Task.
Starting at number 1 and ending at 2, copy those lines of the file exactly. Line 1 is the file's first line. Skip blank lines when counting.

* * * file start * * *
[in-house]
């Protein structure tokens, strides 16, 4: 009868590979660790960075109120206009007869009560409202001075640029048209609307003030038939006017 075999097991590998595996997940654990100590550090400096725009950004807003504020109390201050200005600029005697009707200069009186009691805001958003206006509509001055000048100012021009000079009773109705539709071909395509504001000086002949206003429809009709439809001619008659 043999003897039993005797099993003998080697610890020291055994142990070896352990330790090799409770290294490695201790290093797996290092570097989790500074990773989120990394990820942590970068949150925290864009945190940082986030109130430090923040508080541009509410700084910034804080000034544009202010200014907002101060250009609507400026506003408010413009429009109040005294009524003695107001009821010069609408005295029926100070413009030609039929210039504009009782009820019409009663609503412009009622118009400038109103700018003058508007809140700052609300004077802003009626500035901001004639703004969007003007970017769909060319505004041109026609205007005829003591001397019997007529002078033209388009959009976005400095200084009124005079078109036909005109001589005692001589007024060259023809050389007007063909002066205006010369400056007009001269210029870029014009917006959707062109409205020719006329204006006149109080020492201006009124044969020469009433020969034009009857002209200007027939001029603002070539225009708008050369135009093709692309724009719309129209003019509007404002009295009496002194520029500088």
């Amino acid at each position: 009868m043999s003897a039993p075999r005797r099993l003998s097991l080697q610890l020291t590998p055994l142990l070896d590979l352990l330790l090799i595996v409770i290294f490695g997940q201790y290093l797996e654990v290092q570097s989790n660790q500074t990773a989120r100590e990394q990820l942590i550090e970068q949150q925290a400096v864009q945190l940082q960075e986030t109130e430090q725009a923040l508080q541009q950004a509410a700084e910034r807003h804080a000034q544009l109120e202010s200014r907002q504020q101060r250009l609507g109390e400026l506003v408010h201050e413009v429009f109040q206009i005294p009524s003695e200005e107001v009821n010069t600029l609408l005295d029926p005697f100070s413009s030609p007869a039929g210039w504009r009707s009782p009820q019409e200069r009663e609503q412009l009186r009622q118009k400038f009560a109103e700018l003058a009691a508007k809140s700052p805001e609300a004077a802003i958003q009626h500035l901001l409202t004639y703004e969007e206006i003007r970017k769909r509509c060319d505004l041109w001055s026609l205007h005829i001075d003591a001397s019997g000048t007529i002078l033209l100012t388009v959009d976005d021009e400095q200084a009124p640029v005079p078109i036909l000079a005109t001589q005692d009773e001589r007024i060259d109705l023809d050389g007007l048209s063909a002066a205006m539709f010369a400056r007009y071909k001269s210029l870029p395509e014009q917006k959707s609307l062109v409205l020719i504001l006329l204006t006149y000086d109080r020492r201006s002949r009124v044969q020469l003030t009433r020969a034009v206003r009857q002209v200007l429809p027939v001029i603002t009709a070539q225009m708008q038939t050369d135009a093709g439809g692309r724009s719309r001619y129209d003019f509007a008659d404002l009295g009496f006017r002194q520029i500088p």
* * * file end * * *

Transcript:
[in-house]
């Protein structure tokens, strides 16, 4: 009868590979660790960075109120206009007869009560409202001075640029048209609307003030038939006017 075999097991590998595996997940654990100590550090400096725009950004807003504020109390201050200005600029005697009707200069009186009691805001958003206006509509001055000048100012021009000079009773109705539709071909395509504001000086002949206003429809009709439809001619008659 043999003897039993005797099993003998080697610890020291055994142990070896352990330790090799409770290294490695201790290093797996290092570097989790500074990773989120990394990820942590970068949150925290864009945190940082986030109130430090923040508080541009509410700084910034804080000034544009202010200014907002101060250009609507400026506003408010413009429009109040005294009524003695107001009821010069609408005295029926100070413009030609039929210039504009009782009820019409009663609503412009009622118009400038109103700018003058508007809140700052609300004077802003009626500035901001004639703004969007003007970017769909060319505004041109026609205007005829003591001397019997007529002078033209388009959009976005400095200084009124005079078109036909005109001589005692001589007024060259023809050389007007063909002066205006010369400056007009001269210029870029014009917006959707062109409205020719006329204006006149109080020492201006009124044969020469009433020969034009009857002209200007027939001029603002070539225009708008050369135009093709692309724009719309129209003019509007404002009295009496002194520029500088």